We have a brand new test bench that we assembled for the 2013-2014 period! Having moved away from our trusty i7-930 and GTX 580, the new bench includes the below components:
|GN Test Bench 2013||Name||Courtesy Of||Cost|
|Video Card||XFX Ghost 7850||GamersNexus||~$160|
|CPU||Intel i5-3570k CPU||GamersNexus||~$220|
|Memory||16GB Kingston HyperX Genesis 10th Anniv. @ 2400MHz||Kingston Tech.||~$117|
|Motherboard||MSI Z77A-GD65 OC Board||GamersNexus||~$160|
|Power Supply||NZXT HALE90 V2||NZXT||Pending|
|SSD||Kingston 240GB HyperX 3K SSD||Kingston Tech.||~$205|
|Optical Drive||ASUS Optical Drive||GamersNexus||~$20|
|CPU Cooler||(This is what we're testing)
Antec Kuhler 1250
All of our testing is conducted in a temperature-controlled environment. Ambient is between 21C and 22C for CPU cooler tests. The graphs measure temperature in Delta over Ambient (C) - so the ambient temperature is subtracted from the component temperature.
Each test is initiated with a cold boot, where the system will sit idle for 15 minutes and collect thermal data. We use CPUID's HWMonitor Pro for thermal logging and tracking.
After this idle time, the system will launch a Prime95 instance running four torture threads on Large FFTs for maximum heat generation and power utilization. This is run for 15 minutes, throughout which the logging utility will collect the data we used in the below charts. A final round of idle time is allowed to ensure data consistency. Redundant tests are run in the event of unexpected results.
We keep a consistent case and airflow configuration for all CPU cooler tests.
Our degree-per-dollar chart is measured by using the stock cooler as a temperature baseline. We calculate Delta T between the tested coolers and the stock Intel cooler, then divide price by Delta T (example: $65 / dT 28C = $1.85/degree C). This is used for buyers who are looking for a perspective on relative value and aren't necessarily after each individual degree. For value charts where coolers utilize two fans, we assume an average price of $8 per additional 120mm fan.
All automatic fan controls are disabled for testing purposes. All system case fans and CPU cooler fans run at 100% load during testing. This means these tests will represent the cooling capacity when the CPU fan runs at its maximum speed and load consistently. If you would like to reproduce our results. you can disable fan control in BIOS - often under the "Hardware Monitor" tab.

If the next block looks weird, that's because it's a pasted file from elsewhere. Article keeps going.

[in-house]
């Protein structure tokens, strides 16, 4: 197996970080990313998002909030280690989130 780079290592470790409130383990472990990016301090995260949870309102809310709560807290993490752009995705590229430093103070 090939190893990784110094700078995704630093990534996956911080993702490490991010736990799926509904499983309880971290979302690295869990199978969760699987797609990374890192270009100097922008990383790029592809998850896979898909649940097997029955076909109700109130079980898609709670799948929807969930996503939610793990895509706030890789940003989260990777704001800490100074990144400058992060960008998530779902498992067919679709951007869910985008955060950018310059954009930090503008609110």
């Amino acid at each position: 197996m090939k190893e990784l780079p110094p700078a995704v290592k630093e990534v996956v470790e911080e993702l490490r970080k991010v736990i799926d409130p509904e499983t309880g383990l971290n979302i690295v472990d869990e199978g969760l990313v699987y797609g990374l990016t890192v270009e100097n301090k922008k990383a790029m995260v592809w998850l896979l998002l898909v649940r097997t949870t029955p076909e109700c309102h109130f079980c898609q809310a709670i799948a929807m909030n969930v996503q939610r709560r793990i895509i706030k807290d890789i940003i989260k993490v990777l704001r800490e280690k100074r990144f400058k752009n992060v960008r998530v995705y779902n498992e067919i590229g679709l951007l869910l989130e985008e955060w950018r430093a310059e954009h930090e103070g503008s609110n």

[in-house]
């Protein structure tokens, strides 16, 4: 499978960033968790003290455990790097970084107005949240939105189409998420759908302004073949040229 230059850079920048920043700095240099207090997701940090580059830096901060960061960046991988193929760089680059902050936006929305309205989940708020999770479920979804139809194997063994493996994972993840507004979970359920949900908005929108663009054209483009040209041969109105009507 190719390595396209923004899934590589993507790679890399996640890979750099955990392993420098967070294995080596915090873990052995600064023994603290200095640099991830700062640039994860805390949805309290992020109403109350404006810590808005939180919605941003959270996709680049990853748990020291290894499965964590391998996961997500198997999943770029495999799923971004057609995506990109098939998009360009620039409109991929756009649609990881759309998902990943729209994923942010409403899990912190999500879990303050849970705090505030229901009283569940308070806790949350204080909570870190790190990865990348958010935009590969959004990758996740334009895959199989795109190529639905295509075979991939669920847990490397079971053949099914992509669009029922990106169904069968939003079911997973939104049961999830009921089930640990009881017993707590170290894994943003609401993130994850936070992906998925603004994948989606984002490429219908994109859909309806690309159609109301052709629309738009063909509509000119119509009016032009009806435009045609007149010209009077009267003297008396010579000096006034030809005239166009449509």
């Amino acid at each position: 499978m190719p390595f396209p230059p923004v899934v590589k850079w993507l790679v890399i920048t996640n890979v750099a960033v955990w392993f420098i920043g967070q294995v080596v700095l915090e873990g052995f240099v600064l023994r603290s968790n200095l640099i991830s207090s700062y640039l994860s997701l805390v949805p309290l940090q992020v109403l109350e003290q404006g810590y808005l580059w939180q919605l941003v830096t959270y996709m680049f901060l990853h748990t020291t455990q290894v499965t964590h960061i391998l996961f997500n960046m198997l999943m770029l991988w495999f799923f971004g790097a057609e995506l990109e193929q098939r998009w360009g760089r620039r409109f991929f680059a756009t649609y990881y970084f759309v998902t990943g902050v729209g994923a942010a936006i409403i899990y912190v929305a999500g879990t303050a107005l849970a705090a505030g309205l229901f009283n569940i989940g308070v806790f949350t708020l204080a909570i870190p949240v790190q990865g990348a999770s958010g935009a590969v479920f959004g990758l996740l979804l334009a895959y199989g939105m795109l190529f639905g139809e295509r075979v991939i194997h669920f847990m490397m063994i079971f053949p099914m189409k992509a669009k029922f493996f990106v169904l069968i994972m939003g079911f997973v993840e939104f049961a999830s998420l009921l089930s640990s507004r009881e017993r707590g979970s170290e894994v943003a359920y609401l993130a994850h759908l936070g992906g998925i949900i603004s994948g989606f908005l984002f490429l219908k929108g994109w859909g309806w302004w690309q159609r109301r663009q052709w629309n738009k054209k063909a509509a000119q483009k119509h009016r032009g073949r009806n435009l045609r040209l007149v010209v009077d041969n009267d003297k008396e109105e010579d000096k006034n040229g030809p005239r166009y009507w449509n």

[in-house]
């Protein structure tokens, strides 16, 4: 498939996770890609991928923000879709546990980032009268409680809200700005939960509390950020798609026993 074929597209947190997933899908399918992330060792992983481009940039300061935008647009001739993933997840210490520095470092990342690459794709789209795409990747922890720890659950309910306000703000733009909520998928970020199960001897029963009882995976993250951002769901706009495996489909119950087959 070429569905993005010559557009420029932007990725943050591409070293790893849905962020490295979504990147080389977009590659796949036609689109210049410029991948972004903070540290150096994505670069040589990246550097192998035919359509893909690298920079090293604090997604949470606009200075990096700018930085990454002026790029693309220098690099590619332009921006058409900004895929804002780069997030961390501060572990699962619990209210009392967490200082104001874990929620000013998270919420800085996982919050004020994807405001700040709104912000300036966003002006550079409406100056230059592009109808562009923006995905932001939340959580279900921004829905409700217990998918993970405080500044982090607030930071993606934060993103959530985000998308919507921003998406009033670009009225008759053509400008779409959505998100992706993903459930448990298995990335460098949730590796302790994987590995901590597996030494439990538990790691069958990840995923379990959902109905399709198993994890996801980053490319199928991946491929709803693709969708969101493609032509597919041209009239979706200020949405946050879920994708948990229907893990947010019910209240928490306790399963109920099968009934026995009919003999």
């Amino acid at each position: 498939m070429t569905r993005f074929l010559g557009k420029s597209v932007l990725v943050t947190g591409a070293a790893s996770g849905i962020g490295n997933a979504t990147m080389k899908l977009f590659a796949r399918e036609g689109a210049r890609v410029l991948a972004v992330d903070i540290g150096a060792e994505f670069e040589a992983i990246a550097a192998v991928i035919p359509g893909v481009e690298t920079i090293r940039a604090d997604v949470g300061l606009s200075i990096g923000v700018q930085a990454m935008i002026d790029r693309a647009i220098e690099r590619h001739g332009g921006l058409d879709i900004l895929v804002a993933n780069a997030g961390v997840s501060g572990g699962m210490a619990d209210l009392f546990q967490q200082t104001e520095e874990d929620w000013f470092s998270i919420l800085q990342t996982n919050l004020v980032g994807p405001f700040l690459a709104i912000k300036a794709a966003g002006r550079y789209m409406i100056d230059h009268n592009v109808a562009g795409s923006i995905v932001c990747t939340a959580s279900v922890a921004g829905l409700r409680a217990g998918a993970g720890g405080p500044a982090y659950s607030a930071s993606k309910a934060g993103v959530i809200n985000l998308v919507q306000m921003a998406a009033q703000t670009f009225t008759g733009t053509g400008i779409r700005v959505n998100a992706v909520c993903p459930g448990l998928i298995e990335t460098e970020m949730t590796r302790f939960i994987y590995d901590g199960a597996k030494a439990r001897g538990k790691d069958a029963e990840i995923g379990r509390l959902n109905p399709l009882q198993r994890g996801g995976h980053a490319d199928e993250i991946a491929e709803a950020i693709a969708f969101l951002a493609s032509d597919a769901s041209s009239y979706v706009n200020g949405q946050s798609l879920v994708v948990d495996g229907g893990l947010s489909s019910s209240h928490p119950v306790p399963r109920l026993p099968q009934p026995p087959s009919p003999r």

Antec Kühler 1250 Benchmark vs. Corsair H110, H90, Kraken X60, X40
I ran these tests for two different iterations of Antec's 1250; the first was a pre-production model that will not be shipping to users, so we scrapped those tests and re-ran them upon receiving the finalized production model. For this reason, you may see some disparity between our review and earlier reviews of the product; we found the finalized 1250 performed significantly better than the pre-production press sample, and this shows in the benchmarks.
Here's the thermal chart:
Antec handily claims the top of our bench. It's that simple: The Kühler 1250 is the best liquid cooler we've tested. Even at half speed (1500RPM), which is reasonably quiet, the 1250 still performs on-par with the fixed-speed H110 from Corsair. As I say in the video review above, "this is an easy pick-up, all day long."
Here's our dollars-per-degrees chart, which shows a rough measurement of value by checking the cost vs. the thermal delta from a stock cooler.
If you're after pure value, a liquid cooler is never going to win, obviously. Something like the Hyper 212 still stands king of value over the stock cooler. That said, the 1250 is still better value than the X60 and H110.
Antec Kühler 1250 Conclusion: The Best Liquid Cooler We've Tested
If nothing else, typing Kühler over-and-over has helped me memorize the ever-important alt-0252 code.
The 1250 has knocked Corsair off the top rung, laying claim to our "Best of Bench" award for CPU coolers. Being that this is our first official review of an Antec cooling product on the site, I'd say that's not a bad start to residency on GN. Antec took a risk with their design, opting to move away from Asetek and build their own solution, and it works damn well. Antec's 1250 has now made NZXT's X60 obsolete -- the only reasons to buy it being smaller form factor and NZXT branding -- and Corsair's H110 is tough to justify too, short of a lower price-point. It's worth mentioning that both the X60 and H110 are 280mm radiators, whereas Antec's Kuhler 1250 (because I'm so done with umlauts) is a 240mm radiator -- making it more compatible with smaller cases, short of the height/clearance issue I've mentioned already.
If you can afford the $120 tag (currently on sale for $90, though), the 1250 gets my recommendation. Just be prepared for 30 minutes of hating the mounting bracket.
- Steve "Lelldorianx" Burke.